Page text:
Participation in teachers’ strikes in Madrid continues on a downward trend at their ninth day of protests. As usual, they held a rally in front of the regional Ministry of Education in Madrid.
The five unions representing public education called the strike. According to the calculations that unions offered jointly, participation in strikes in high schools was 48%. In primary schools, it dropped to 27% and reached 47% in nursery.
The Education and Employment Ministry downgraded participation to its worst levels up until now. According to its data, it was 8% in Secondary, 2% in Primary and 8.5% in Nursery.
The conflict remains stagnant: teachers keep struggling while the regional Minister of Education from the Popular Party, Lucia Figar, refuses to negotiate the rules adopted for the start of the academic year, which have increased teaching hours from 18 to 20 per week and have cut temporary teachers in public schools.
The Ministry of Education and Employment has not summoned the sectoral board (in which both unions and the regional government are represented) to address this issue.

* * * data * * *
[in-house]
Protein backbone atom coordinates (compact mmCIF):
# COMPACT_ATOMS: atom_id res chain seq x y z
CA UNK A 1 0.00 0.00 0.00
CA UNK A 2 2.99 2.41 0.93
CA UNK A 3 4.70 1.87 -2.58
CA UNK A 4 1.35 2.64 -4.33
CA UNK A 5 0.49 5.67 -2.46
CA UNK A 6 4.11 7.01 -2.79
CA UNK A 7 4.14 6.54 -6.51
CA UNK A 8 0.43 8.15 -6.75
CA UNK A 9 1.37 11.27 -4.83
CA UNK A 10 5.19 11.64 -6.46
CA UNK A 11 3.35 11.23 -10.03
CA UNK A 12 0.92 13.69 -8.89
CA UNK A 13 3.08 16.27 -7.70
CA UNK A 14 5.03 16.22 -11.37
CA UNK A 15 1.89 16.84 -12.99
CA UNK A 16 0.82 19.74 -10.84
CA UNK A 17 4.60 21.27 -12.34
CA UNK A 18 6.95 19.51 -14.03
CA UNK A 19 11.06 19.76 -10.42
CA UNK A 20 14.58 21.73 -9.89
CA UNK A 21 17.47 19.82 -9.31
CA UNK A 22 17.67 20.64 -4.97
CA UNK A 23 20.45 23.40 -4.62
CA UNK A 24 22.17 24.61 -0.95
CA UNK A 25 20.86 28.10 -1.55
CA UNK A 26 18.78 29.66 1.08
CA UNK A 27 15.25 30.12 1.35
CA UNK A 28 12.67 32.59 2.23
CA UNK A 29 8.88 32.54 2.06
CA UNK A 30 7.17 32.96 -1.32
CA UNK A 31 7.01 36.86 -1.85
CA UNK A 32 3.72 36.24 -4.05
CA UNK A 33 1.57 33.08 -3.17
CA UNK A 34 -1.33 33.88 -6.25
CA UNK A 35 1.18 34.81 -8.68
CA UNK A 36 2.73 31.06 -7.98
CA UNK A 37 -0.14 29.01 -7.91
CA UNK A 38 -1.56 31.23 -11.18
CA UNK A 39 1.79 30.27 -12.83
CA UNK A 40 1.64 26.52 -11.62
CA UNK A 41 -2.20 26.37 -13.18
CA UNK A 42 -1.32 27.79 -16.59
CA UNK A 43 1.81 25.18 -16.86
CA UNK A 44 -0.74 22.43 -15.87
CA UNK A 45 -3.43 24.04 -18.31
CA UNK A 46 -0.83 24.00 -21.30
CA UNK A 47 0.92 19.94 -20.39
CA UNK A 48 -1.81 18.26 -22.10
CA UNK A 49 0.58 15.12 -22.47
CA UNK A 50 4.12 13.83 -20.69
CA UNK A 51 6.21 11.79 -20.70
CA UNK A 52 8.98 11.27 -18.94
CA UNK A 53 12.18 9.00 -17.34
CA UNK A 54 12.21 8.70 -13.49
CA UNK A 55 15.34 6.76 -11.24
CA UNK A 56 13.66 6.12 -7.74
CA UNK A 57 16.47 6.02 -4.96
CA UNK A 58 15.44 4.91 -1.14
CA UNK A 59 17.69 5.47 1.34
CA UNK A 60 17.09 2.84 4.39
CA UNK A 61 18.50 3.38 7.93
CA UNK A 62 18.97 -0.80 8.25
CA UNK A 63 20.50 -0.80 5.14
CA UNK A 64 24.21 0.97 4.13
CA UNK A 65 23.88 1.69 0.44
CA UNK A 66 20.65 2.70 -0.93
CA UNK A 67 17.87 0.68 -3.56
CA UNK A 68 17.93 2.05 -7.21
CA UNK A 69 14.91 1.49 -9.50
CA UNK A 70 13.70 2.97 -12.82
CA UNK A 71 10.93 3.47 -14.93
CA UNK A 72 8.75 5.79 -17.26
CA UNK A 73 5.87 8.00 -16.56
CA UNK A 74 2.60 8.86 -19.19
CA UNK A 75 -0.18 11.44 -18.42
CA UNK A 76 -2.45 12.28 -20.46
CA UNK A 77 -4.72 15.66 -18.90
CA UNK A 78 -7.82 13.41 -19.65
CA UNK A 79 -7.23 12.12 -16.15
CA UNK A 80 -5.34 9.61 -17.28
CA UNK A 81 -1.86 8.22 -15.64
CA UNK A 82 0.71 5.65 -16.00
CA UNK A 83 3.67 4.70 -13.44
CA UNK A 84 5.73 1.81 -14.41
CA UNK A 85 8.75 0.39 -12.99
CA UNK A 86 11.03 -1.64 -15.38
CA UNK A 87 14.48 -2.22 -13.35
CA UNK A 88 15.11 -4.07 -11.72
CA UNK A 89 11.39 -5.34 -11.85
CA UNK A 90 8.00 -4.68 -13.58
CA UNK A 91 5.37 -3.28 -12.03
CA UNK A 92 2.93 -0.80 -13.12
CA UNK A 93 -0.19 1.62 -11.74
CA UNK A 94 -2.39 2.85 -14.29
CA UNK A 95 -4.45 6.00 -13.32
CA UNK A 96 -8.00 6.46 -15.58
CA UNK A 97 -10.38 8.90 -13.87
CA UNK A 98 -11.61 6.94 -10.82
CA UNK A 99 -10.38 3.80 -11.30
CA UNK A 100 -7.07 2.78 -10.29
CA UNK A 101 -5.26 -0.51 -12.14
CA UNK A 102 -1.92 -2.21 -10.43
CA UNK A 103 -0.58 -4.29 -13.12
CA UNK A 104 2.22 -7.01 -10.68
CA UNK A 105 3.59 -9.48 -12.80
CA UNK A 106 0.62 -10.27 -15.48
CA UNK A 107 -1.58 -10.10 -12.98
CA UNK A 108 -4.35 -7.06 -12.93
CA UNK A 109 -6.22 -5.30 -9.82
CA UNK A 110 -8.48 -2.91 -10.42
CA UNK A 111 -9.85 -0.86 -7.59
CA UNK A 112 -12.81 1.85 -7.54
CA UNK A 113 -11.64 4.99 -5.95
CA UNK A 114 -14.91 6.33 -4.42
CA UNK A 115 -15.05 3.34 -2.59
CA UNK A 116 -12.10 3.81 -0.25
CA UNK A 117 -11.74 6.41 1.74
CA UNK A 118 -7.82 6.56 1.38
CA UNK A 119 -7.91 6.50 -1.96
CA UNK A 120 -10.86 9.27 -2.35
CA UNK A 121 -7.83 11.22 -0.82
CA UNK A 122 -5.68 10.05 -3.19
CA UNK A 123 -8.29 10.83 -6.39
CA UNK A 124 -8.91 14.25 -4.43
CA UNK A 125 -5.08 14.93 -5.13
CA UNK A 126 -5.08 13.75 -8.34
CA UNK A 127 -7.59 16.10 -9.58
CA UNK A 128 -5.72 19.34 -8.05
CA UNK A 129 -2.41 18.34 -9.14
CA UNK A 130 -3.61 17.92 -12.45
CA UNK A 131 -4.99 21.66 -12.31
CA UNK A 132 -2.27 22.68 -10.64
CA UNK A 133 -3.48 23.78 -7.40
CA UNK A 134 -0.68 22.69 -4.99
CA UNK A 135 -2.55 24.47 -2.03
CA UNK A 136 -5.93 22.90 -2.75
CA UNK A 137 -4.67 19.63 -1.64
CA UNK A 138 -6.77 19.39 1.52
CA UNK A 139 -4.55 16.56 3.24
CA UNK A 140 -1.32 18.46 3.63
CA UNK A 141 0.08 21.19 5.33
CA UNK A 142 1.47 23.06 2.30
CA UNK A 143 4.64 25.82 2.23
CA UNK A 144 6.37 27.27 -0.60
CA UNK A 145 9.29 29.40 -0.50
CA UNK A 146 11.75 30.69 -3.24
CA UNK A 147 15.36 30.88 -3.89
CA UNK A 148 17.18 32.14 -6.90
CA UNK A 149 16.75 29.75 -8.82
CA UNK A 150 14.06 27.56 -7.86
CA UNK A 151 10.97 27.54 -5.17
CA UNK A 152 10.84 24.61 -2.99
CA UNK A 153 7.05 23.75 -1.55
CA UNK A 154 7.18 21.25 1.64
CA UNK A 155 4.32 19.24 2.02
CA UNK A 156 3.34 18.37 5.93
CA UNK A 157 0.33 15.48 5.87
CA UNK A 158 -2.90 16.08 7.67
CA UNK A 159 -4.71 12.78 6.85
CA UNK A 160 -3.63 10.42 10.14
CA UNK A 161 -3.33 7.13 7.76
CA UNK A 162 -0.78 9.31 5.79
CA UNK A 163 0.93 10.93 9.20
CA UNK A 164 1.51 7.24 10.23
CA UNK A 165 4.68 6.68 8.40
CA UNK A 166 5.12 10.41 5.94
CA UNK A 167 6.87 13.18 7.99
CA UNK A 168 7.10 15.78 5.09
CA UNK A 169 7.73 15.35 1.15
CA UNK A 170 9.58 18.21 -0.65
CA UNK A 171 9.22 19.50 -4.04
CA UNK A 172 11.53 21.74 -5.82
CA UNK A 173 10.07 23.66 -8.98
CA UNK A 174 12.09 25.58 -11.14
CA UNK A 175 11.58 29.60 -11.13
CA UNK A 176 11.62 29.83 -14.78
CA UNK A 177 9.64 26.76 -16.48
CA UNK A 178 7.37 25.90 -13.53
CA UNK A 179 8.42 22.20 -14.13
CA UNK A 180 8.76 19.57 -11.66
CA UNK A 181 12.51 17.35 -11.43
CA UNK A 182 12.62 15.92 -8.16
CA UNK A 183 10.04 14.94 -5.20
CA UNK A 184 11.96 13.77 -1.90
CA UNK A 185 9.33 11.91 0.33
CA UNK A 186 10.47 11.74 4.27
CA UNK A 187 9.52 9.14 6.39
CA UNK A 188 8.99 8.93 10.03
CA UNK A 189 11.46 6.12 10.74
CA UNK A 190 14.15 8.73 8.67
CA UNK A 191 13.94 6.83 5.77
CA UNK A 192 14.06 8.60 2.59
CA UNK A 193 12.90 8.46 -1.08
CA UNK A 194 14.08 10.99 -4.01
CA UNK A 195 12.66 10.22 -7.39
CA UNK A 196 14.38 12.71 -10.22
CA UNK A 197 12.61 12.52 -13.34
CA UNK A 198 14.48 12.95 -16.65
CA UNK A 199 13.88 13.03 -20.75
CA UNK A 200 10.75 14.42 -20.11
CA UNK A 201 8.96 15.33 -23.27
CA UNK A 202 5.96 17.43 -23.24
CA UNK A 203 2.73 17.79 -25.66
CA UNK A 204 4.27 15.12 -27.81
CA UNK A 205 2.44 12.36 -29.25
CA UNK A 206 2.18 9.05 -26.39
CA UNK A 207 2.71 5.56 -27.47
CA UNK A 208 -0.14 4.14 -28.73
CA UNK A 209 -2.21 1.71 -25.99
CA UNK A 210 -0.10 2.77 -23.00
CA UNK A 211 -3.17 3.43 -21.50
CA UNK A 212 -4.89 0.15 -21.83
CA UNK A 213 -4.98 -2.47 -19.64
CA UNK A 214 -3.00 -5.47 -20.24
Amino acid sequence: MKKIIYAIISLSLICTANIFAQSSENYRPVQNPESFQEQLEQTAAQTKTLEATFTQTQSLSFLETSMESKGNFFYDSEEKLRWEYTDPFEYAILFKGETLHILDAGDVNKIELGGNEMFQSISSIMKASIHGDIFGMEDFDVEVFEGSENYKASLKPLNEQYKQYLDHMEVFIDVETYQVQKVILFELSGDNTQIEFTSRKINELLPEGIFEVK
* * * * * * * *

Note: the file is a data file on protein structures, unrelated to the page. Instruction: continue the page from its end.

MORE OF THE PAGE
Apart from this protest, several associations in support of public education carried out a morning rally in front of Madrid’s courts to file a communal complaint about the situation experienced by some teachers who attempted to vote in their characteristic green jerseys. According to these associations, some were prevented from voting and were “criminalized” by the Police.
Teachers protests have been the most massive in two decades in Madrid, although support has been fading away with each passing day. The five organizing unions plan to meet to schedule new protests in December and January, when they must decide whether they include more strikes, demonstrations or other actions.
Attrition and the lack of negotiation with the regional government forces teachers to rethink their strategy after a ninth day of strike with the lowest participation figures since the start of the protests in September. The ‘green tide’ is an already socially recognized movement but it enters now a moment of stagnation with the Christmas break around the corner.